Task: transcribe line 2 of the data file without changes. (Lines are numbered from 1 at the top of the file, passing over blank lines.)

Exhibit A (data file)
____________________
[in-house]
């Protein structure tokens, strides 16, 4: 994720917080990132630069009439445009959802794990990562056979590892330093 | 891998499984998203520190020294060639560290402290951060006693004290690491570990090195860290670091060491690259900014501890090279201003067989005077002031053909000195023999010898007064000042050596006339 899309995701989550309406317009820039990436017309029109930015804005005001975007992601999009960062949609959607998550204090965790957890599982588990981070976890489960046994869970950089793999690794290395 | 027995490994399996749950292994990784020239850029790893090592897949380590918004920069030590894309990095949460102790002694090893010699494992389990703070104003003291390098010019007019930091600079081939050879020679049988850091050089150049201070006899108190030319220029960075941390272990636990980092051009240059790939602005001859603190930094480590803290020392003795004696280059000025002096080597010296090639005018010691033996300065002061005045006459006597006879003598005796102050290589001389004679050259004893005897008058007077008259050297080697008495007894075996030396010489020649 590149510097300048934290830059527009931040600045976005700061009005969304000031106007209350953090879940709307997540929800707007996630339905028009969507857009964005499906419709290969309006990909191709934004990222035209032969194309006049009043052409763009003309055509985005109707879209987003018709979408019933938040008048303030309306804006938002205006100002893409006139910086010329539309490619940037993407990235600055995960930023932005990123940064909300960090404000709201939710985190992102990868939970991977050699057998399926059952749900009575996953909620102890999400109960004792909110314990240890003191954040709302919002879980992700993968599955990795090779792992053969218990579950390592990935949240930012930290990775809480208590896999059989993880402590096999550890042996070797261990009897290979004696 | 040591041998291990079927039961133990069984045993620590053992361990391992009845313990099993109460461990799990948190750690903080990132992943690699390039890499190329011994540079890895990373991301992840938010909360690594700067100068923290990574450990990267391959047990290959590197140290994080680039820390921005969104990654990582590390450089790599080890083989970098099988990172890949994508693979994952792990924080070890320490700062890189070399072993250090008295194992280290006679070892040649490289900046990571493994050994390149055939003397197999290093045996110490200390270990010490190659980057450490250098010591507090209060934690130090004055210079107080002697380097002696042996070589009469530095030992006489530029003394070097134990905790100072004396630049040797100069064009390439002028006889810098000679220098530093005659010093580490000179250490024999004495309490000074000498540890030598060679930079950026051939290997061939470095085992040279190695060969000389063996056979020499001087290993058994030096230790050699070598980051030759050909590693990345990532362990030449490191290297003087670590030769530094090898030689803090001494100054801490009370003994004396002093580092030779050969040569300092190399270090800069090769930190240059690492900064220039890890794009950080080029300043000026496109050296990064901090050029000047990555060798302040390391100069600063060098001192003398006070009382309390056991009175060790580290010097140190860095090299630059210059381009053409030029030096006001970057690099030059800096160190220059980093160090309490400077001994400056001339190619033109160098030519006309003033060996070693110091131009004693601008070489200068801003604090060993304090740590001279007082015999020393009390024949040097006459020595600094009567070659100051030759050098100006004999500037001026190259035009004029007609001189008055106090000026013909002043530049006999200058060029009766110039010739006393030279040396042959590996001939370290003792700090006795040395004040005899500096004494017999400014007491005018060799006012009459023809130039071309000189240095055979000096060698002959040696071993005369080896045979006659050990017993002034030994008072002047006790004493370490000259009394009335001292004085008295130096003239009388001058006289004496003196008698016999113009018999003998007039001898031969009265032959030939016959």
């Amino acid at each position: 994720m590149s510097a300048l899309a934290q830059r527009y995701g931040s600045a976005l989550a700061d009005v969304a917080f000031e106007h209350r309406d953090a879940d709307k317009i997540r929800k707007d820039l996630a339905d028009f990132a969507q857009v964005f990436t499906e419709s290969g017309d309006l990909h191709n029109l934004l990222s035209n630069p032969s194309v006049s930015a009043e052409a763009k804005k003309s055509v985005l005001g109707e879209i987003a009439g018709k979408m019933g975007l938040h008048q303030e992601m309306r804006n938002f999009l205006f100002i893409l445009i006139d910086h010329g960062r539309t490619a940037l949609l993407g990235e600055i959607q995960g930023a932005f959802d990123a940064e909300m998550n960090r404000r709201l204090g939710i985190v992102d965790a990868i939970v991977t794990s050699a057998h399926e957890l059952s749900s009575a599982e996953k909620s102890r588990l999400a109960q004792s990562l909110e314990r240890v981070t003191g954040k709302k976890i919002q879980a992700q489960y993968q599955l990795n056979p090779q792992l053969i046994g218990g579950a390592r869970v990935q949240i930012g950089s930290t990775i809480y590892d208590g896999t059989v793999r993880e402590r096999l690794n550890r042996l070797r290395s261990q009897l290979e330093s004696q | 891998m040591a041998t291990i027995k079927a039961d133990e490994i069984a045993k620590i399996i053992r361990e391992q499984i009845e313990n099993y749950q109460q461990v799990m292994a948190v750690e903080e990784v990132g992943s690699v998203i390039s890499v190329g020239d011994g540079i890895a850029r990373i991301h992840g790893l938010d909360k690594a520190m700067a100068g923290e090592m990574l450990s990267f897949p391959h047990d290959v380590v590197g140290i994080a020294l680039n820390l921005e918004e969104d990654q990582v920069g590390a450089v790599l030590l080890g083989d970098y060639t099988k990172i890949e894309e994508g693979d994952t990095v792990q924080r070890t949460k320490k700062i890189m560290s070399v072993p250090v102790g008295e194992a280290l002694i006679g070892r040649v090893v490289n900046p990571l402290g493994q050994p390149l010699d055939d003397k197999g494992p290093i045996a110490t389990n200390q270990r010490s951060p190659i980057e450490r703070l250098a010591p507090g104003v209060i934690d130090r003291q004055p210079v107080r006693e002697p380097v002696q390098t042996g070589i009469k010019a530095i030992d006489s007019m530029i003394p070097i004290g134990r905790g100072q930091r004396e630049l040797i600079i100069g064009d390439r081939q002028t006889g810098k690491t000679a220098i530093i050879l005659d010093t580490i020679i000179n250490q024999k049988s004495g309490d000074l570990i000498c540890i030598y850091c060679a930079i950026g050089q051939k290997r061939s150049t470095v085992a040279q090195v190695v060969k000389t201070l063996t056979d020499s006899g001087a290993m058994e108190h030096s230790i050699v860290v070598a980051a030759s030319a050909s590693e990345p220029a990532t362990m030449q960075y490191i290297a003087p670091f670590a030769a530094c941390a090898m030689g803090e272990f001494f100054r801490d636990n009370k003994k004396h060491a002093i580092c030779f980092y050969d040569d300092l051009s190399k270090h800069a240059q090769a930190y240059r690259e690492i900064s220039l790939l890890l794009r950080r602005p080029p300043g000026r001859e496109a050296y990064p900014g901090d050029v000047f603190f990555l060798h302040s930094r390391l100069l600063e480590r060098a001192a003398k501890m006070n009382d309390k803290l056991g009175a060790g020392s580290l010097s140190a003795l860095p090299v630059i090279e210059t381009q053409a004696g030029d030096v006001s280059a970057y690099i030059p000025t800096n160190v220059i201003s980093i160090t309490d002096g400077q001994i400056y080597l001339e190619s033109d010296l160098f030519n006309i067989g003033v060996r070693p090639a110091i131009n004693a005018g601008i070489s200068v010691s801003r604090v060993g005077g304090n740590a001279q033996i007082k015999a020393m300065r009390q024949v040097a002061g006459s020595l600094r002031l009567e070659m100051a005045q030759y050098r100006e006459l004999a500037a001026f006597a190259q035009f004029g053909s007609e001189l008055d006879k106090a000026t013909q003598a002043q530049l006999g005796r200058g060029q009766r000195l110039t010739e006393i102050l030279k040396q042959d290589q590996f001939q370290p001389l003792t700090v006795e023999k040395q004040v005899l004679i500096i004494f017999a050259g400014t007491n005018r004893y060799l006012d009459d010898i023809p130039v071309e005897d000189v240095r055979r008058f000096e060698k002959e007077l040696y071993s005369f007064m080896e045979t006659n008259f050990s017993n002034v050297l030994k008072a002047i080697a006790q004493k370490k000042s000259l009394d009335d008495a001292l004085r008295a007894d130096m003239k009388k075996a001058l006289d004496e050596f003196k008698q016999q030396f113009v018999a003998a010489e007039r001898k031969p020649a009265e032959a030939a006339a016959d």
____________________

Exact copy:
């Protein structure tokens, strides 16, 4: 994720917080990132630069009439445009959802794990990562056979590892330093 | 891998499984998203520190020294060639560290402290951060006693004290690491570990090195860290670091060491690259900014501890090279201003067989005077002031053909000195023999010898007064000042050596006339 899309995701989550309406317009820039990436017309029109930015804005005001975007992601999009960062949609959607998550204090965790957890599982588990981070976890489960046994869970950089793999690794290395 | 027995490994399996749950292994990784020239850029790893090592897949380590918004920069030590894309990095949460102790002694090893010699494992389990703070104003003291390098010019007019930091600079081939050879020679049988850091050089150049201070006899108190030319220029960075941390272990636990980092051009240059790939602005001859603190930094480590803290020392003795004696280059000025002096080597010296090639005018010691033996300065002061005045006459006597006879003598005796102050290589001389004679050259004893005897008058007077008259050297080697008495007894075996030396010489020649 590149510097300048934290830059527009931040600045976005700061009005969304000031106007209350953090879940709307997540929800707007996630339905028009969507857009964005499906419709290969309006990909191709934004990222035209032969194309006049009043052409763009003309055509985005109707879209987003018709979408019933938040008048303030309306804006938002205006100002893409006139910086010329539309490619940037993407990235600055995960930023932005990123940064909300960090404000709201939710985190992102990868939970991977050699057998399926059952749900009575996953909620102890999400109960004792909110314990240890003191954040709302919002879980992700993968599955990795090779792992053969218990579950390592990935949240930012930290990775809480208590896999059989993880402590096999550890042996070797261990009897290979004696 | 040591041998291990079927039961133990069984045993620590053992361990391992009845313990099993109460461990799990948190750690903080990132992943690699390039890499190329011994540079890895990373991301992840938010909360690594700067100068923290990574450990990267391959047990290959590197140290994080680039820390921005969104990654990582590390450089790599080890083989970098099988990172890949994508693979994952792990924080070890320490700062890189070399072993250090008295194992280290006679070892040649490289900046990571493994050994390149055939003397197999290093045996110490200390270990010490190659980057450490250098010591507090209060934690130090004055210079107080002697380097002696042996070589009469530095030992006489530029003394070097134990905790100072004396630049040797100069064009390439002028006889810098000679220098530093005659010093580490000179250490024999004495309490000074000498540890030598060679930079950026051939290997061939470095085992040279190695060969000389063996056979020499001087290993058994030096230790050699070598980051030759050909590693990345990532362990030449490191290297003087670590030769530094090898030689803090001494100054801490009370003994004396002093580092030779050969040569300092190399270090800069090769930190240059690492900064220039890890794009950080080029300043000026496109050296990064901090050029000047990555060798302040390391100069600063060098001192003398006070009382309390056991009175060790580290010097140190860095090299630059210059381009053409030029030096006001970057690099030059800096160190220059980093160090309490400077001994400056001339190619033109160098030519006309003033060996070693110091131009004693601008070489200068801003604090060993304090740590001279007082015999020393009390024949040097006459020595600094009567070659100051030759050098100006004999500037001026190259035009004029007609001189008055106090000026013909002043530049006999200058060029009766110039010739006393030279040396042959590996001939370290003792700090006795040395004040005899500096004494017999400014007491005018060799006012009459023809130039071309000189240095055979000096060698002959040696071993005369080896045979006659050990017993002034030994008072002047006790004493370490000259009394009335001292004085008295130096003239009388001058006289004496003196008698016999113009018999003998007039001898031969009265032959030939016959």